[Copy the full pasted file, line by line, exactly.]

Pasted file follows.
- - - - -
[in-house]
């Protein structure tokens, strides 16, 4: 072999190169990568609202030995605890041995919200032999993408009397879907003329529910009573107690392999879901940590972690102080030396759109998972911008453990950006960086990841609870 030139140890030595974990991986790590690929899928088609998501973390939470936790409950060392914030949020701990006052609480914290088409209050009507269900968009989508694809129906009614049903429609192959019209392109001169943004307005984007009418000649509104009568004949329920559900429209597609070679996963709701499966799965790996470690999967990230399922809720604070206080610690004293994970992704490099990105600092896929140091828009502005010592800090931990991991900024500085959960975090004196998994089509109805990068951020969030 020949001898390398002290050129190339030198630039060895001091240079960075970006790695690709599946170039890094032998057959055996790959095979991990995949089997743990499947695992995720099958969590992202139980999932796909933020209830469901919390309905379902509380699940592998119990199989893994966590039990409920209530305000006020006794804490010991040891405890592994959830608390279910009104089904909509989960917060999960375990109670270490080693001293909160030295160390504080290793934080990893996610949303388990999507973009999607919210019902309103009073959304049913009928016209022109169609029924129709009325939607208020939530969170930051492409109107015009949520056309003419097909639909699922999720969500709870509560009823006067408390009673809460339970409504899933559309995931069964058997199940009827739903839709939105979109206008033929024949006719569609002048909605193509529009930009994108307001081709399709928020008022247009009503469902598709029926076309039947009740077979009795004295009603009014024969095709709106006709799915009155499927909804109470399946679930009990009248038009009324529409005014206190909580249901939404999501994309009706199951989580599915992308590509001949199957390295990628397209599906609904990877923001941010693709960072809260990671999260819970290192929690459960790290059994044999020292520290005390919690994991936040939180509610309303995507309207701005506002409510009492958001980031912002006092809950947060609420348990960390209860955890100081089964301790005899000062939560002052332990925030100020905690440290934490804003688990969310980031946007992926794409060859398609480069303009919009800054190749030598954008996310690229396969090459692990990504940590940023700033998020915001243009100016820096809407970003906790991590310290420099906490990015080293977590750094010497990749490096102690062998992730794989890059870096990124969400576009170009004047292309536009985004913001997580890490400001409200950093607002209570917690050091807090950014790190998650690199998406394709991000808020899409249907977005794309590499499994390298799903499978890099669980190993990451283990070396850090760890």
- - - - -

[in-house]
């Protein structure tokens, strides 16, 4: 072999190169990568609202030995605890041995919200032999993408009397879907003329529910009573107690392999879901940590972690102080030396759109998972911008453990950006960086990841609870 030139140890030595974990991986790590690929899928088609998501973390939470936790409950060392914030949020701990006052609480914290088409209050009507269900968009989508694809129906009614049903429609192959019209392109001169943004307005984007009418000649509104009568004949329920559900429209597609070679996963709701499966799965790996470690999967990230399922809720604070206080610690004293994970992704490099990105600092896929140091828009502005010592800090931990991991900024500085959960975090004196998994089509109805990068951020969030 020949001898390398002290050129190339030198630039060895001091240079960075970006790695690709599946170039890094032998057959055996790959095979991990995949089997743990499947695992995720099958969590992202139980999932796909933020209830469901919390309905379902509380699940592998119990199989893994966590039990409920209530305000006020006794804490010991040891405890592994959830608390279910009104089904909509989960917060999960375990109670270490080693001293909160030295160390504080290793934080990893996610949303388990999507973009999607919210019902309103009073959304049913009928016209022109169609029924129709009325939607208020939530969170930051492409109107015009949520056309003419097909639909699922999720969500709870509560009823006067408390009673809460339970409504899933559309995931069964058997199940009827739903839709939105979109206008033929024949006719569609002048909605193509529009930009994108307001081709399709928020008022247009009503469902598709029926076309039947009740077979009795004295009603009014024969095709709106006709799915009155499927909804109470399946679930009990009248038009009324529409005014206190909580249901939404999501994309009706199951989580599915992308590509001949199957390295990628397209599906609904990877923001941010693709960072809260990671999260819970290192929690459960790290059994044999020292520290005390919690994991936040939180509610309303995507309207701005506002409510009492958001980031912002006092809950947060609420348990960390209860955890100081089964301790005899000062939560002052332990925030100020905690440290934490804003688990969310980031946007992926794409060859398609480069303009919009800054190749030598954008996310690229396969090459692990990504940590940023700033998020915001243009100016820096809407970003906790991590310290420099906490990015080293977590750094010497990749490096102690062998992730794989890059870096990124969400576009170009004047292309536009985004913001997580890490400001409200950093607002209570917690050091807090950014790190998650690199998406394709991000808020899409249907977005794309590499499994390298799903499978890099669980190993990451283990070396850090760890």